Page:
Ramekin is thought to come from a Dutch word for "toast" or the German for "little cream."




Ramequin, Ramekin dish.


(ramə kin)[RAM-ih-kihn]ræməkin


English Noun




A type of dish




French Ramequin from Low German ramken, diminutive of cream, circa 1706. middle Dutch rammeken (cheese dish) dialect variant of rom (cream), similar to old English ream and German rahm. Ancient French cookbooks refer to ramekins as being garnished fried bread.


1. A food mixture, (casserole) specifically a preparation of cheese, especially with breadcrumbs and/or eggs or unsweetened pastry baked on a mould or shell.

2. With a typical volume of 50-250 ml (2-8 oz), it is a small fireproof glass or earthenware individual dish similar in size and shape to a cup, or mould used for cooking or baking and serving sweet or savoury foods.

3. Formerly the name given to toasted cheese; now tarts filled with cream cheese.

4. A young child usually between the ages of 3 months and 11 years exhibiting a compulsion to force or "ram" their head into various objects and structures.

These days, a ramekin is generally regarded as a small single serve heatproof serving bowl used in the preparation or serving of various food dishes, designed to be put into hot ovens and to withstand high temperatures. They were originally made of ceramics but have also been made of glass or porcelain, commonly in a round shape with an angled exterior ridged surface. Ramekins have more lately been standardized to a size with a typical volume of 50-250 ml (2-8 ounce) and are now used for serving a variety of sweet and savoury foods, both entrée and desert.

They are also an attractive addition to the table for serving nuts,dips and other snacks. Because they are designed to hold a serving for just one person, they are usually sold in sets of four, six, or eight. Ramekins now are solid white, round, with a fluted texture covering the outside, and a small lip. Please bear in mind that whatever you ask for them on Internet auction sites, someone is still getting the same thing in an op shop for peanuts.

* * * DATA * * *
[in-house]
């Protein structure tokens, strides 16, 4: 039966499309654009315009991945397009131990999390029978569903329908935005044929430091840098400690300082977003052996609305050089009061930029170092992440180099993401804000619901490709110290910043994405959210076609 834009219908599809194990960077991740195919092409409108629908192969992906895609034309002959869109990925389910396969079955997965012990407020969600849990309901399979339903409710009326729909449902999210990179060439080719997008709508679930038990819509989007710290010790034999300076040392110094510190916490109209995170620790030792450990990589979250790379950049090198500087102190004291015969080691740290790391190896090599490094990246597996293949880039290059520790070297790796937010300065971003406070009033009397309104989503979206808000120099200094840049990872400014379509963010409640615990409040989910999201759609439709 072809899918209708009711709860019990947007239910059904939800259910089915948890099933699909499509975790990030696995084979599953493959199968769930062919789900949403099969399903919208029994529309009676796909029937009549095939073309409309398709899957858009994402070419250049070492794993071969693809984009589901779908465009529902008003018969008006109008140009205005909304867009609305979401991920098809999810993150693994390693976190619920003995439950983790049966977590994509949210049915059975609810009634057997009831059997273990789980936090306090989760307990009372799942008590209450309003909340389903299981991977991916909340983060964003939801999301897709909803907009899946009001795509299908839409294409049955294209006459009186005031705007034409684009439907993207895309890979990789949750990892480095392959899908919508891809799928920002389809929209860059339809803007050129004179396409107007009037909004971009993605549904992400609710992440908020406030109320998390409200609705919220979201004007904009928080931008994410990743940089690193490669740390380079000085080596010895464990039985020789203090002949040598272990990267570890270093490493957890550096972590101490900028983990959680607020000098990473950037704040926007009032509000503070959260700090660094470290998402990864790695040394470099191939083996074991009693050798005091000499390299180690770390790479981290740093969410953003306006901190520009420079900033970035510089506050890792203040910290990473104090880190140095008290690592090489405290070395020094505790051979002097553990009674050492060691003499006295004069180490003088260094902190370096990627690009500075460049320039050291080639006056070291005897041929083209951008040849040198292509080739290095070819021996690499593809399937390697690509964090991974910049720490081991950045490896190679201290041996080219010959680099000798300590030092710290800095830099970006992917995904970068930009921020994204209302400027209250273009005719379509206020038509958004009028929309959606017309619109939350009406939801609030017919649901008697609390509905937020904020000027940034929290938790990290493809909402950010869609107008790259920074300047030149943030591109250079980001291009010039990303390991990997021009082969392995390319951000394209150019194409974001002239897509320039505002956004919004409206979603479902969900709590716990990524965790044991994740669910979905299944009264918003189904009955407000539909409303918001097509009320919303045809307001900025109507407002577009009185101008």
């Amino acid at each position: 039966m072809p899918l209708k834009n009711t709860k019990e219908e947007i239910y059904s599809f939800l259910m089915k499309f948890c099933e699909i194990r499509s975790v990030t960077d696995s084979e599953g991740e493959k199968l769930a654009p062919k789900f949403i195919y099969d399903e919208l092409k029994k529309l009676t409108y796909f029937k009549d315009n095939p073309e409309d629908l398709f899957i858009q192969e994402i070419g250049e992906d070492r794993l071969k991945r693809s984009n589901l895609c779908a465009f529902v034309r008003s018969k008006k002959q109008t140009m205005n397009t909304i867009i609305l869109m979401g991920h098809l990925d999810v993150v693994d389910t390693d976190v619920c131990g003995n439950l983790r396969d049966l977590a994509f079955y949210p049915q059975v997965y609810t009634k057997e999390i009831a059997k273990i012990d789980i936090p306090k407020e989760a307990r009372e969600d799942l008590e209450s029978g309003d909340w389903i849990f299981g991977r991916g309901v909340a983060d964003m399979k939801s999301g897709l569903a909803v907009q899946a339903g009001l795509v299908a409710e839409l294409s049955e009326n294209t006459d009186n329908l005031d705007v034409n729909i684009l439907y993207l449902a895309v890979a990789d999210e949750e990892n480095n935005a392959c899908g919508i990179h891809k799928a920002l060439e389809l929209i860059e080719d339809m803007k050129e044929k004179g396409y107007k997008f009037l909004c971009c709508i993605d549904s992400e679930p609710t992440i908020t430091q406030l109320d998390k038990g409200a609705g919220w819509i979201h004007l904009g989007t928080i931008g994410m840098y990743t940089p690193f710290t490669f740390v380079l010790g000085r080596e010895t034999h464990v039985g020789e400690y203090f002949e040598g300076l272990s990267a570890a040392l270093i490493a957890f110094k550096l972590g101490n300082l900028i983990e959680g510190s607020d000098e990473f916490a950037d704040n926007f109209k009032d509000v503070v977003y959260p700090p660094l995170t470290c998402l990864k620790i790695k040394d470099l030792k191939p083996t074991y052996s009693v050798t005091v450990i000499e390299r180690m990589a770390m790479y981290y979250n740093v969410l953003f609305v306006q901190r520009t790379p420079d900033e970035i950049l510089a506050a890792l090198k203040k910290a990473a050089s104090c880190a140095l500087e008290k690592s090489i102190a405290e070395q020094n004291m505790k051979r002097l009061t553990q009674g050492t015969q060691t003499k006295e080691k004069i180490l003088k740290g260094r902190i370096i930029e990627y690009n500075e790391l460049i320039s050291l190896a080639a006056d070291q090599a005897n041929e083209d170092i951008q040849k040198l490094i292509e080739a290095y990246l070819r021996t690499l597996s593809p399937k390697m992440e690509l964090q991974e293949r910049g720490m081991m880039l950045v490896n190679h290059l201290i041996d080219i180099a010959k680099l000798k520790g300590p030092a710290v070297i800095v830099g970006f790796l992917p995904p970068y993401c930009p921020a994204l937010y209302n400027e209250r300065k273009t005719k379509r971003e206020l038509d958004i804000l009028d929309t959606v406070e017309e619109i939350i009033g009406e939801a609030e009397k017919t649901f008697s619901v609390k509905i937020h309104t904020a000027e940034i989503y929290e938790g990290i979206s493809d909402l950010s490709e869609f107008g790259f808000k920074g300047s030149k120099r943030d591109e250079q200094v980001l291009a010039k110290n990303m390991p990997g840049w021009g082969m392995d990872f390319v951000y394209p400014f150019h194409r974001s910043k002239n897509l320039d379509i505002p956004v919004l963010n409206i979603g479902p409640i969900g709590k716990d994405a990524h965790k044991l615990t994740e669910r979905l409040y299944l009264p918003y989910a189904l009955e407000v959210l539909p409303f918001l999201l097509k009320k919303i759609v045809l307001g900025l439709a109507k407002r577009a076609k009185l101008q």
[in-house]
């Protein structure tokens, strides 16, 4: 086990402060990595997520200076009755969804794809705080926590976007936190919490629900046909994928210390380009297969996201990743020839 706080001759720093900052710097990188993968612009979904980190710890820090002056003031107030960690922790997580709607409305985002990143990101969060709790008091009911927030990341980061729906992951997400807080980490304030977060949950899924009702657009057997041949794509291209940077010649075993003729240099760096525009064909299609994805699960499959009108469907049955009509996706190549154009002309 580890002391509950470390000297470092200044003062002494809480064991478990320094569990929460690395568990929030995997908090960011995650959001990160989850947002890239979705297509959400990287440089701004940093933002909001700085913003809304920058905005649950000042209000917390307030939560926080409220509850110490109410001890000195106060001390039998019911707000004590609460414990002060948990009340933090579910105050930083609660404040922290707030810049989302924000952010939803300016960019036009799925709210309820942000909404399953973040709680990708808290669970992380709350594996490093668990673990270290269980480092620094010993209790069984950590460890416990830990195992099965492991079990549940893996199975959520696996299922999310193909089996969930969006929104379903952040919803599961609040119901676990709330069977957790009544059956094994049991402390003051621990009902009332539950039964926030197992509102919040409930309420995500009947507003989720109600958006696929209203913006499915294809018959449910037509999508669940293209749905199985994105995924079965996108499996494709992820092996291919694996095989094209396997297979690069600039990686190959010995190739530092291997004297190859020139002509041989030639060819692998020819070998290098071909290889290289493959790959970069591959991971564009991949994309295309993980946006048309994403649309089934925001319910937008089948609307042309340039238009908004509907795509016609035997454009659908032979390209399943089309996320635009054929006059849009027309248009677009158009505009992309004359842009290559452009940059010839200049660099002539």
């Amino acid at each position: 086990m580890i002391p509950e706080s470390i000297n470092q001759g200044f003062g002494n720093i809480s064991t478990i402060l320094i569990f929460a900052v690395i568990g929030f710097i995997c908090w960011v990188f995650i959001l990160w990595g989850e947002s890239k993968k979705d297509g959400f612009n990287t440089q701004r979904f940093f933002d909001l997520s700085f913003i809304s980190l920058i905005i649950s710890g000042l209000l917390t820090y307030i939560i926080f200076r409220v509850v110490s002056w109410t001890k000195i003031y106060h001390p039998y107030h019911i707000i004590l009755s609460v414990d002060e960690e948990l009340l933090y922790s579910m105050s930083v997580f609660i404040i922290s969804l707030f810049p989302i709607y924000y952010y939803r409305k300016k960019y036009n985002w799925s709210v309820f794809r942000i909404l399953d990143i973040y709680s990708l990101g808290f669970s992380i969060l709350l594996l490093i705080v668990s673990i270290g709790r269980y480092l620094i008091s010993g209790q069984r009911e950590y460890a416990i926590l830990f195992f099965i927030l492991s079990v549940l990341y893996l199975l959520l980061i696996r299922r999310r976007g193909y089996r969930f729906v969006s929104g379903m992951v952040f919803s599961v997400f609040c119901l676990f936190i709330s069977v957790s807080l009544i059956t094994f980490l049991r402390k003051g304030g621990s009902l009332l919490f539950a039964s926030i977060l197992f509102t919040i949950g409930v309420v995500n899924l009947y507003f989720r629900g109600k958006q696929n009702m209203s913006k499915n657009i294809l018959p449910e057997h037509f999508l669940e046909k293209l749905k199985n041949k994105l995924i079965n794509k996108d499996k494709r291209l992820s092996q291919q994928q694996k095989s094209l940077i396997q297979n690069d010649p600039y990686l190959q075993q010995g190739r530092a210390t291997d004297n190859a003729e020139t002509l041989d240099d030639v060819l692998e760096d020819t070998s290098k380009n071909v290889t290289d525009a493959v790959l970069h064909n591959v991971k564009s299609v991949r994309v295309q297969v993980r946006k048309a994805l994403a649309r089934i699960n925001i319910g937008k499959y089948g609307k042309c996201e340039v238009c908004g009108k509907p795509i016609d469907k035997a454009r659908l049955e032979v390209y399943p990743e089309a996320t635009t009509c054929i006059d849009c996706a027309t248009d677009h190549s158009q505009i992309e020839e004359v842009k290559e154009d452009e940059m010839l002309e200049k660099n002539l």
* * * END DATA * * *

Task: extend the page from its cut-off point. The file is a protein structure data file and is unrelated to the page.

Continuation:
However, there are hundreds of decorative ramekins that came in a variety of shapes and sizes. They came in countless colours and finishes and many were made by our leading artists and ceramicists. My collection has ramekins with One handle only, fixed to the body at one point only. If it has no handle, it is a bowl. If it has two, it is a casserole dish. But the glory day of the Australian Studio Art ramekin is well and truly over. See some here, ask questions or leave answers.

P.S. Remember, just as real men don't eat quiche, real ramekins don't have lids or two handles. Also remember, two handles makes it a casserole dish. Also, please note If it aint got a handle, it's just a bowl.

P.P.S. To all you cretins who advertise your ramekins by associating them with "Eames" or "Eames Era". Get your hand off it, you are not kidding anyone. The Eames people have told me that they never made ramekins.

P.P.P.s To all the illiterates out there in cyberspace, just as there is no "I" in team, there is no "G" in Ramekin. I am the Rameking, they are ramekins.

If you have a set of Grandma's ramekins at the back of a kitchen cupboard, have a look through the site, maybe you will identify them. Thank-you for looking.

There are many of you out there that have knowledge of Australian pottery. Please let me know if you have anything that I can add to the notes. It is important to get the information recorded. You probably know something that nobody else does.

Please note that while your comments are most welcome, any that contain a link to another site will no longer be published.


Friday, November 28, 2014

Preston, Reg

Reg Preston
Reg Preston
Painted “P” To base in black.
Glazed Slip
Wheel thrown, hand moulded conical bowl with indented tab handle.  Grey semi gloss glaze with white glaze to handle.  Unglazed foot ring
Very good
No number
Production Date
Late 1960s
Width at rim
Width at Base
Length (with handle)
Mill Antiques Ballarat
27 November 2014.